Did you know that the stock market can also be used to measure currency movements? To a certain extent, you can use the stock price index to divide the direction of foreign exchange.
Based on what you see on TV, what you hear on the radio and what you read in the newspaper, you will find that the stock market is the most reported financial market. Companies that can buy and produce the goods that are essential to their lives are really exciting.
One thing to keep in mind, if you want to buy stocks in a particular country, you must have the currency of that country.

To invest in Japanese stocks, European investors have to convert the euro (EUR) into Japanese yen (JPY). The increase in demand for the yen has led to the appreciation of the yen, while the increase in the supply of the euro has led to the depreciation of the euro.

When a stock market situation is good, international hot money will flow into that market. When the stock market is difficult, international investors will withdraw their funds to find a better place to invest.

As a foreign exchange trader, even if you don’t play stocks, you should also pay attention to the changes in major international stock markets.

If the stock market of one country performs better than the stock market of another country, you should realize that money may be transferred from countries with weak stock markets to countries with strong stock markets.

This may lead to currency appreciation in countries with stronger stock markets, while devaluing currencies in countries with weaker stock markets. In general: the stock market is strong and the currency is strong; the stock market is weak and the currency is weak.

If you buy currency from a country with a strong stock market and sell it in a country with a weak stock market, you may make a big profit.
The problem with using global stock markets to determine foreign exchange transactions is that you have to know who guides who.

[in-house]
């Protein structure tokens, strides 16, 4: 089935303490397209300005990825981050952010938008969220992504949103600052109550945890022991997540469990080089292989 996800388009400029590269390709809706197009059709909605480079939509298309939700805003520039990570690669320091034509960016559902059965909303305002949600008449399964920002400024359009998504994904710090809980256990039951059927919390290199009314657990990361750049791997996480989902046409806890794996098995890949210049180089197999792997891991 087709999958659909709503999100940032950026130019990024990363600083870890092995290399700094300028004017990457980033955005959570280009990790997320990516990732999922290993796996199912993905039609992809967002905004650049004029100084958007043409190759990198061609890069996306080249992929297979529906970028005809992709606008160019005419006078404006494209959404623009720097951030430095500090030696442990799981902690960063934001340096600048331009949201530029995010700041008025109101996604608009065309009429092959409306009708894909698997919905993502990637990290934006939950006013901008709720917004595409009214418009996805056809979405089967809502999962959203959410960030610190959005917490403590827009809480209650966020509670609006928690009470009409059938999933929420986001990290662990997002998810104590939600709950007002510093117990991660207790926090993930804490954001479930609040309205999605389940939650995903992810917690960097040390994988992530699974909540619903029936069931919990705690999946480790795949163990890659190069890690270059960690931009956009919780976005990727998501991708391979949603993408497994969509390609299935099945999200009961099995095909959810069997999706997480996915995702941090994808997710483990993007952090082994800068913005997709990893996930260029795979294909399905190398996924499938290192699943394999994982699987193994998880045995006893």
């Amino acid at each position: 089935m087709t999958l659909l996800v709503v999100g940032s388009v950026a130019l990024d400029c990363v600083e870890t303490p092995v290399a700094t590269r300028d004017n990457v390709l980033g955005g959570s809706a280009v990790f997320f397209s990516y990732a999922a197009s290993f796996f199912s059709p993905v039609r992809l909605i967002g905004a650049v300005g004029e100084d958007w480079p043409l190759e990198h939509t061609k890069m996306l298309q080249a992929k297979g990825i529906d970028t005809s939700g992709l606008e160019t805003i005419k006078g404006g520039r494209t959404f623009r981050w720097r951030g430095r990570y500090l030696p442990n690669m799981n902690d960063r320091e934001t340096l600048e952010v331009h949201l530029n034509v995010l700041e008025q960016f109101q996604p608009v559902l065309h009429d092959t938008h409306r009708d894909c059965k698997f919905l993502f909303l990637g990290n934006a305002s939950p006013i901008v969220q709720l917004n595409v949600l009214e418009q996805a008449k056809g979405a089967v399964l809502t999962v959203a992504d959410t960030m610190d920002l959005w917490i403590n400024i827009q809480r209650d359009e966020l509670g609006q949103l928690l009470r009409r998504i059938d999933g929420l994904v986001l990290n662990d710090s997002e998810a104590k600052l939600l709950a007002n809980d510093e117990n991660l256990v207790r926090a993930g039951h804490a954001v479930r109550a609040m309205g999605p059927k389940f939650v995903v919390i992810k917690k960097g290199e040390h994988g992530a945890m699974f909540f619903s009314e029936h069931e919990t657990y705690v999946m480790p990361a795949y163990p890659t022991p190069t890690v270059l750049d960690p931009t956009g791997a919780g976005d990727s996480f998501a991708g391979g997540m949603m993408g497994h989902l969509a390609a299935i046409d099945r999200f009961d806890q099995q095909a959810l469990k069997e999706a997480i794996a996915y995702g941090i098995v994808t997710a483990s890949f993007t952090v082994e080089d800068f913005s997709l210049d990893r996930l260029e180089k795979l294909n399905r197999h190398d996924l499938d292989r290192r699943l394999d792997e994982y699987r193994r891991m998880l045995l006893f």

It’s like answering an old question, “What comes first, chicken or egg?” or “Who is your dad?!”

Is it controlled by the stock market? Or is it led by the foreign exchange market?

The basic idea is that when a country’s stock market rises, confidence in the country’s prospects will certainly increase, and foreign investors’ funds will flow into the country’s market. This will increase the demand for the country’s currency, so that the currency is bullish compared to other currencies.

Conversely, when a country’s stock market performs poorly, investment confidence is frustrated, and investors tend to convert the money invested into their own currency.

However, in the past few years, this principle is exactly the opposite of the situation in the United States and Japan.

The upward trend of the US and Japan’s economies will depress the prices of their national currencies, namely the US dollar and the Japanese yen.

First, let’s take a look at the relationship between the Dow Jones Industrial Average and the Nikkei Index, and thus understand how the world’s stock markets are related.

Since the beginning of this century, the Dow Jones Industrial Average and Nikkei 225 have acted like lovers on Valentine’s Day, moving in the same direction. At the same time, you can also see that sometimes one index leads the way, rebounding or declining first, while another index changes immediately afterwards. It can also be said that the world stock market basically changes in the same direction.